Matthew Fleming, the lawyer representing McKee, has been arguing that his client should prevail under the standards established by the U.S. Supreme Court in the Penn Central case.

Such contentions have strong support within the real estate industry. Wisconsin tends to mirror federal laws governing takings, so judges often look to federal case law for guidance in these sorts of cases, said Tom Larson, vice president of legal and public affairs at the Wisconsin Realtors Association. Larson and his colleagues have been backing Fleming and McKee through the company’s appeals.

Wisconsin’s standards concerning what the government should pay after taking actions that significantly affect a property’s use or value largely stem from the case of Zealy v. City of Waukesha. Handed down in 1996, the ruling in Zealy stipulated that claimants could not get compensation unless they could show they had lost all reasonable economic use of their land. The decision fell into line with a precedent the U.S. Supreme Court set in 1992 in the case of Lucas v. South Carolina Coastal Council.

The Wisconsin Supreme Court now has an opportunity to decide if the criteria are in need of revision.

“(The court) may say, ‘Yes that’s the only standard,’” Larson said. “Or, ‘No there’s not and here’s another standard.’”

Lucas established that owners must be compensated if a government regulation results in their properties losing 100 percent of their value. The trouble arises when courts are asked to decide what should happen when government action has caused such a loss merely for a part of a property rather than the whole thing.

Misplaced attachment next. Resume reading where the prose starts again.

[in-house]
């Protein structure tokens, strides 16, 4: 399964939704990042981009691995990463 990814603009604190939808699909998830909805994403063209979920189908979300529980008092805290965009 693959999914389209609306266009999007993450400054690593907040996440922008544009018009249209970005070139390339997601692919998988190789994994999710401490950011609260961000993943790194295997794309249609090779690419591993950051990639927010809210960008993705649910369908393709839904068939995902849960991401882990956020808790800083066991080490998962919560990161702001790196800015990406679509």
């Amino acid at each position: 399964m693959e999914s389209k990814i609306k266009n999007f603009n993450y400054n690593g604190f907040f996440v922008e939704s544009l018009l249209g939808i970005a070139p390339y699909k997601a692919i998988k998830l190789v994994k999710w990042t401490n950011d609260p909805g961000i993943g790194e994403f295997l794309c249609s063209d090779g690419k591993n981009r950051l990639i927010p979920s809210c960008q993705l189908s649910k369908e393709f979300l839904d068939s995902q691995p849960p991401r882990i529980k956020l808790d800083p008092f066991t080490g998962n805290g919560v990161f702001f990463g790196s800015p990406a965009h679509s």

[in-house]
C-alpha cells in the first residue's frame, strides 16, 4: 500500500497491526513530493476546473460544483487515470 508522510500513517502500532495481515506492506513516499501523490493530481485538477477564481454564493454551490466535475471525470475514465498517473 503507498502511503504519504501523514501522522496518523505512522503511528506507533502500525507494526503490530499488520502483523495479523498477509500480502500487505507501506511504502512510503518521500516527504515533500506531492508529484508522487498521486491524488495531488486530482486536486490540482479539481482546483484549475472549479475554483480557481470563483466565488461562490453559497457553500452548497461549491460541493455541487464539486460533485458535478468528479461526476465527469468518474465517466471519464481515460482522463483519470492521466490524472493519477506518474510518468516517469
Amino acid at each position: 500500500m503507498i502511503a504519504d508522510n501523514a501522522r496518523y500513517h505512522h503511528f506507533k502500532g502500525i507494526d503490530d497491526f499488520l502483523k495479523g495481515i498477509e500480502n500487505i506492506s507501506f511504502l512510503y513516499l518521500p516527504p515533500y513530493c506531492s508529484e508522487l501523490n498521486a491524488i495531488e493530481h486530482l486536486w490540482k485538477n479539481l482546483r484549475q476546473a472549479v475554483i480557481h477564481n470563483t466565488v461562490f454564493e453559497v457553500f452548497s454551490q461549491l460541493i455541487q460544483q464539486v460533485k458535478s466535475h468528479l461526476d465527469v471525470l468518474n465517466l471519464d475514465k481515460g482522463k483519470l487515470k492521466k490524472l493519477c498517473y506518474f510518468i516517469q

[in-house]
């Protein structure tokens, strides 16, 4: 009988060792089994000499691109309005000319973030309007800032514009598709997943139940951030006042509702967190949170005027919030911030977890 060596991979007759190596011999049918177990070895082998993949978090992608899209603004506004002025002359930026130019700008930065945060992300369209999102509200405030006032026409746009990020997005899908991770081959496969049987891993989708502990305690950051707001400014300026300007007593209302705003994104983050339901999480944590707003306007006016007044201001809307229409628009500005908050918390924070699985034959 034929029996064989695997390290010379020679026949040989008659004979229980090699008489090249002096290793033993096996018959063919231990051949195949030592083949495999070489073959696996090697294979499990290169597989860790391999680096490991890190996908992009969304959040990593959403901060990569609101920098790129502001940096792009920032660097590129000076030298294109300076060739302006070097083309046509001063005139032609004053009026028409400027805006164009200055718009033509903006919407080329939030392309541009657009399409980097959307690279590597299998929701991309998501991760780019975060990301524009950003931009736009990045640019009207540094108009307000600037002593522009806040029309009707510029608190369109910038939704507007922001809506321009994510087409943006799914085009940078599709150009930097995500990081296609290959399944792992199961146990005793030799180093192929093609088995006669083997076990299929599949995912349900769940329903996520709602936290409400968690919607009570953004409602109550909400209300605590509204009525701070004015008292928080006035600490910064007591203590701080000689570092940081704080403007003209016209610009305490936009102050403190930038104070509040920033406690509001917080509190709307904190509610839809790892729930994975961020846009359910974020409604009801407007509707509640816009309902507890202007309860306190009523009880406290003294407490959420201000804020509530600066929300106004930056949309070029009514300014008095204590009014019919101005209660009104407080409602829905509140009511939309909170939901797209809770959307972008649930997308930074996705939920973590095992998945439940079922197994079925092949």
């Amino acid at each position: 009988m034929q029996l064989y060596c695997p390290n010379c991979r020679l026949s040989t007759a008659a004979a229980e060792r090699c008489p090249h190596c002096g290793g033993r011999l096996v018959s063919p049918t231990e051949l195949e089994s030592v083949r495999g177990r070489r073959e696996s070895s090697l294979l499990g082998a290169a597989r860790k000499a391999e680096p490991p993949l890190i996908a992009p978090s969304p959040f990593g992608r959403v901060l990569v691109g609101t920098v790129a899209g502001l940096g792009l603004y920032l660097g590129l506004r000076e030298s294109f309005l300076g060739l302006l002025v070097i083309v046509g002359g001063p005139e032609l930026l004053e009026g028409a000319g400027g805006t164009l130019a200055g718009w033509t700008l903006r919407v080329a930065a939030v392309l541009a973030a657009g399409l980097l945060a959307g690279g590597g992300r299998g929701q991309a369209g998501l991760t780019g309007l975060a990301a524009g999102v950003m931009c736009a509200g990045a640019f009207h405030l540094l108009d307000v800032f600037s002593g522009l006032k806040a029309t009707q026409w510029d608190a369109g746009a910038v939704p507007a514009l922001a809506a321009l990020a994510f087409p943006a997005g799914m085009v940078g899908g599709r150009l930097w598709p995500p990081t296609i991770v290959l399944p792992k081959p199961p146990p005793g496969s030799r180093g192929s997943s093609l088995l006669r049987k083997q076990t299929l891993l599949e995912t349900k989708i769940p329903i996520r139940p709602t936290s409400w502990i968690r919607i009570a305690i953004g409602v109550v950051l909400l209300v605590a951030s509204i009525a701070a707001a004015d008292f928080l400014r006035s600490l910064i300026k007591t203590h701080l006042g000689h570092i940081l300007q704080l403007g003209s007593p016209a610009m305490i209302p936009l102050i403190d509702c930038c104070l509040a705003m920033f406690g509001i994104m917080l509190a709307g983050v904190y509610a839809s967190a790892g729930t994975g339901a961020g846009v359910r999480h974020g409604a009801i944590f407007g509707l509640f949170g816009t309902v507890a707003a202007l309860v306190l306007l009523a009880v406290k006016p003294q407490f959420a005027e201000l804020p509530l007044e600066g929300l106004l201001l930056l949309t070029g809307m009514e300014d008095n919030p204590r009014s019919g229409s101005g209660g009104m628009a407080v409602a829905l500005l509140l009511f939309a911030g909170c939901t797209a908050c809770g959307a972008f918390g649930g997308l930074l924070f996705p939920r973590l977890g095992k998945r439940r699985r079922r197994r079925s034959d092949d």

Federal courts, for their part, have established that the effects of government regulation need not affect an entire property’s value to give rise to the need to provide compensation. Now the question is over whether Wisconsin should do the same.

“Our argument is that the U.S. Supreme Court has recognized a taking can occur short of that,” Larson said.

Among the factors now being considered by federal courts are whether the government regulations in question interfered with reasonable, investment-backed expectations and whether a property owner suffered direct economic harm.

The adoption of such standards in Wisconsin, Larson said, would give property owners an easier time of fighting unreasonable regulations.

What’s more, such a change in the state’s vested-rights doctrine would bring the state’s common law into line with a 2014 law preventing local governments from changing the rules that apply to a particular project after the developers have already applied for permission for the work to proceed. That law does not apply in McKee’s case because it was passed after McKee filed suit in 2010.

Fleming noted that Lucas, Zealy and other previous zoning cases had come along during a time when most governments had simpler planning and development regulations.

“Where you’ve gone through not only a very specific planning process but also have given land tied to the number of dwelling units you’re being able to develop, that really kicks this over the edge,” he said.


About Erika Strebel, erika.strebel@wislawjournal.com

Erika Strebel is the law beat reporter for the Wisconsin Law Journal and a law school student at UW-Madison. She can be reached at 414-225-1825.